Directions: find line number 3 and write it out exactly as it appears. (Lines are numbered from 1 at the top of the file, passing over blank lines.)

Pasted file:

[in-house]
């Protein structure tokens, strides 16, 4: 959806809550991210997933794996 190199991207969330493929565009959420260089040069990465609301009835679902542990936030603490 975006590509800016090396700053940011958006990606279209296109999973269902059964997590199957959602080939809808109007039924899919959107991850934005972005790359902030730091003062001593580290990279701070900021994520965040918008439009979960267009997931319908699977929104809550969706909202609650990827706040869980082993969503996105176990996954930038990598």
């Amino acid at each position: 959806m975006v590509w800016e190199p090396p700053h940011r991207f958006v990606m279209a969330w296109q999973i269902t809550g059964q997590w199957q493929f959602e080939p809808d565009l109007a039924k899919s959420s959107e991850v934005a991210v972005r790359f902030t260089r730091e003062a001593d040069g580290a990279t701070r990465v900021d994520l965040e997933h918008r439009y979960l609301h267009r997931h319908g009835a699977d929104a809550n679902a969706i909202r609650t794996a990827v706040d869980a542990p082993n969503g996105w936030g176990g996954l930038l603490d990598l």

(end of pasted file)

């Amino acid at each position: 959806m975006v590509w800016e190199p090396p700053h940011r991207f958006v990606m279209a969330w296109q999973i269902t809550g059964q997590w199957q493929f959602e080939p809808d565009l109007a039924k899919s959420s959107e991850v934005a991210v972005r790359f902030t260089r730091e003062a001593d040069g580290a990279t701070r990465v900021d994520l965040e997933h918008r439009y979960l609301h267009r997931h319908g009835a699977d929104a809550n679902a969706i909202r609650t794996a990827v706040d869980a542990p082993n969503g996105w936030g176990g996954l930038l603490d990598l």